}

In the Blazor Client

To demonstrate the components which are the core of Blazor we are creating a corresponding component for each element. Component’s name is coming from their file name (it should start with Capital letter). They are a Html with a @code section which would have all the events, properties, logic and other things.

We are creating a folder called Components at the same level of Pages. For this sample we would only create TextInput.razor and RadioButton.razor.

TextInput.razor

<input type="text" name="@Name" placeholder="@PlaceHolder"
       @bind="@(BlazorDynamicForm.Client.Pages.DynamicForm.ElementValues[Name])">

@code {
    [Parameter]
    public string Name { get; set; }

    [Parameter]
    public string PlaceHolder { get; set; }

    [Parameter]
    public string Value { get; set; }
}

Radiobutton.razor

@foreach (var option in @Options)
{
    <input type="radio" id="@option.Key" name="@Name" value="@option.Key">
    <label for="male">@option.Value</label>
    <br>
}

@code {
    [Parameter]
    public string Name { get; set; }

    [Parameter]
    public Dictionary<string, string> Options { get; set; }
}

The Razor page

Now, I’m going to create a Razor page to display the form and I’m calling this page DynamicForm.razor

@page "/dynamicform"
@using BlazorDynamicForm.Shared

<h1>Dynamic form</h1>

@if (form == null)
{
    <p><em>Loading...</em></p>
}
else
{
    <table class="table">
        <tbody>
            @foreach(var element in form.Elements)
            {
                <tr>
                    <td>@element.Label</td>
                    @switch (element.ElementType)
                    {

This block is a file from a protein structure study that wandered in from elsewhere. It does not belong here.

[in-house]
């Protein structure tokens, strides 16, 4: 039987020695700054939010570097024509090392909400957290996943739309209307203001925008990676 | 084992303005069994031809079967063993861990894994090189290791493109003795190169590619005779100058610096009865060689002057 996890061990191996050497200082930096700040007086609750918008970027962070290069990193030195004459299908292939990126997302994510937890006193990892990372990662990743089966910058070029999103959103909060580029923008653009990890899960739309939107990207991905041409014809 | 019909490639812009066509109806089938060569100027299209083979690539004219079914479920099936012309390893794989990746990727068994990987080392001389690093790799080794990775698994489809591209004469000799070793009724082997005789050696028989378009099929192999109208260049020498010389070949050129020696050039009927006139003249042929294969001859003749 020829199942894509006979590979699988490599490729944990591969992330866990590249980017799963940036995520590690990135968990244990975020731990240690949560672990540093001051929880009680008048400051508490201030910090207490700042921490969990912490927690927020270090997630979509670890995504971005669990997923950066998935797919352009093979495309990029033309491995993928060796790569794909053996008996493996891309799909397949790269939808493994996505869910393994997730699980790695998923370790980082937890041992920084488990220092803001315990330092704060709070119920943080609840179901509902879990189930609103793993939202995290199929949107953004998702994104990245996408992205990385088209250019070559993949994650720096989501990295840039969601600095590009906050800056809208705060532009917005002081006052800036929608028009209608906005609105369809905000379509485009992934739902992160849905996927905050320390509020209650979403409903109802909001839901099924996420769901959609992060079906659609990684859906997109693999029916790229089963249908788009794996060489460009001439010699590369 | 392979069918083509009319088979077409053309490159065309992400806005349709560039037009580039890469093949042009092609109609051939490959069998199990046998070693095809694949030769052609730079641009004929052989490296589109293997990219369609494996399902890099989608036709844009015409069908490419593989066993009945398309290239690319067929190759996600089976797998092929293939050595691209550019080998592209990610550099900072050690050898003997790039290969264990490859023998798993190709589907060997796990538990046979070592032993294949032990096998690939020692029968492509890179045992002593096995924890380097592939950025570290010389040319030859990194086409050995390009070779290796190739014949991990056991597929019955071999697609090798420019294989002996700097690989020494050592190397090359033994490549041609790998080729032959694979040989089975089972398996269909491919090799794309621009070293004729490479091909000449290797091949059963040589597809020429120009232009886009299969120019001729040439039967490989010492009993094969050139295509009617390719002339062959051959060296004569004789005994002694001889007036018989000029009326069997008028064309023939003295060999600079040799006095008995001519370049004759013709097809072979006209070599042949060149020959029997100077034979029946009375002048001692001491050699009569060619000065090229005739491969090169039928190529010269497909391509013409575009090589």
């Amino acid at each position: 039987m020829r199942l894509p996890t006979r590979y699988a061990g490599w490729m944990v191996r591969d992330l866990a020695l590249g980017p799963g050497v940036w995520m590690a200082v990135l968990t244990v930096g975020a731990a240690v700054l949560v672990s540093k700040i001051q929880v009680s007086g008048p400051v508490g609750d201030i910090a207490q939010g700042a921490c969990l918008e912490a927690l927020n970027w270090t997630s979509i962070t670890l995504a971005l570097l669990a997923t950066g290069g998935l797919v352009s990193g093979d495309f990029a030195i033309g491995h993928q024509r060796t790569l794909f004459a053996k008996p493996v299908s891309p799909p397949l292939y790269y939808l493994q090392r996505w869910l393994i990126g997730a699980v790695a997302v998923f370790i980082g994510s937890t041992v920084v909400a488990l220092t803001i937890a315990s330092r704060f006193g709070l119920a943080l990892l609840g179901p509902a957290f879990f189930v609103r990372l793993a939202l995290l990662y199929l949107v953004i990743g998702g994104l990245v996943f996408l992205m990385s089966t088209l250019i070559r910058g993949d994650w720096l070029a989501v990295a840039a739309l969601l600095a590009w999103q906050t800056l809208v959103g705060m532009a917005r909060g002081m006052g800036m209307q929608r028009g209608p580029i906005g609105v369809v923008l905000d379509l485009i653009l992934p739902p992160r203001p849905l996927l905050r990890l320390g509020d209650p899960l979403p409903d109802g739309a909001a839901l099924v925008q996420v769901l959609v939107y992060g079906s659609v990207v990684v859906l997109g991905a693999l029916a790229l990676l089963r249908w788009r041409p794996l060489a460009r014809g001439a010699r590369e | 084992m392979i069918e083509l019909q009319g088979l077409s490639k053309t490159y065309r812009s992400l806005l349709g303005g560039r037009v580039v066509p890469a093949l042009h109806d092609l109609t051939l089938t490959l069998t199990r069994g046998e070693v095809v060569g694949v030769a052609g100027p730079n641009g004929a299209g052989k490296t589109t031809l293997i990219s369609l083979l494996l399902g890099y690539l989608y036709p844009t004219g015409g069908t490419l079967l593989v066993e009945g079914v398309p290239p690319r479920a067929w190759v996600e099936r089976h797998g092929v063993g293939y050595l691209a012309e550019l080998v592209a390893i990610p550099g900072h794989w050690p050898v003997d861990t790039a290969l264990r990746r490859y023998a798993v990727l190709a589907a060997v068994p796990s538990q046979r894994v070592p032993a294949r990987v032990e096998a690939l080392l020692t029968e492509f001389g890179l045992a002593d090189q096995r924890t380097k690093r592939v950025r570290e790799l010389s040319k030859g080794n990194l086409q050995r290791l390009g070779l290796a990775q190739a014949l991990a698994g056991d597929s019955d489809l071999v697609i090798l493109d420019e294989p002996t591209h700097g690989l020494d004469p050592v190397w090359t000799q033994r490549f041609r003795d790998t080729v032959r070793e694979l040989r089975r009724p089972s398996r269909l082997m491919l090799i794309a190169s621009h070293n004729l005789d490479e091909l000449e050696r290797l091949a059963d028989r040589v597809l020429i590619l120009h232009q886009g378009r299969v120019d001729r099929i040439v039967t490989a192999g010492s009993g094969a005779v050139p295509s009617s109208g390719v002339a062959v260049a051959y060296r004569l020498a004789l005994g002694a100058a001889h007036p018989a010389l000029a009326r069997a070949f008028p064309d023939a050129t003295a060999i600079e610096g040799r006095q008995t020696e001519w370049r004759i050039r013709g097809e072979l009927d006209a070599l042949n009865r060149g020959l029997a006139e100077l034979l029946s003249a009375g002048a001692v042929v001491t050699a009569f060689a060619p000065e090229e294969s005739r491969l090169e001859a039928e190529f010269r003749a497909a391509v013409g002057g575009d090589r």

case "TextInput":
                            {
                                if (!ElementValues.ContainsKey(element.Name))
                                    ElementValues.Add(element.Name, (element as BlazorDynamicForm.Shared.TextInput).Value);

                                <td>
                                    <TextInput Name="@element.Name" 
                                               PlaceHolder="@((element as BlazorDynamicForm.Shared.TextInput).PlaceHolder)"
                                               Value="@((element as BlazorDynamicForm.Shared.TextInput).Value)" />
                                </td>

                                break;
                            }
                        case "RadioButton":
                            {
                                BlazorDynamicForm.Shared.RadioButton rdb = element as BlazorDynamicForm.Shared.RadioButton;
                                <td>
                                    <RadioButton Name="@rdb.Name" Options="@(rdb.Options)" />
                                </td>
                                break;
                            }
                        default:
                            {
                                <td>Unknow control</td>
                                break;
                            }
                    }
                </tr>
            }
            <tr>
                <td colspan="2">
                    <button class="btn btn-primary" @onclick="Submit">Submit</button>
                </td>
            </tr>
            @if (!string.IsNullOrEmpty(strForm))
            {
                <tr>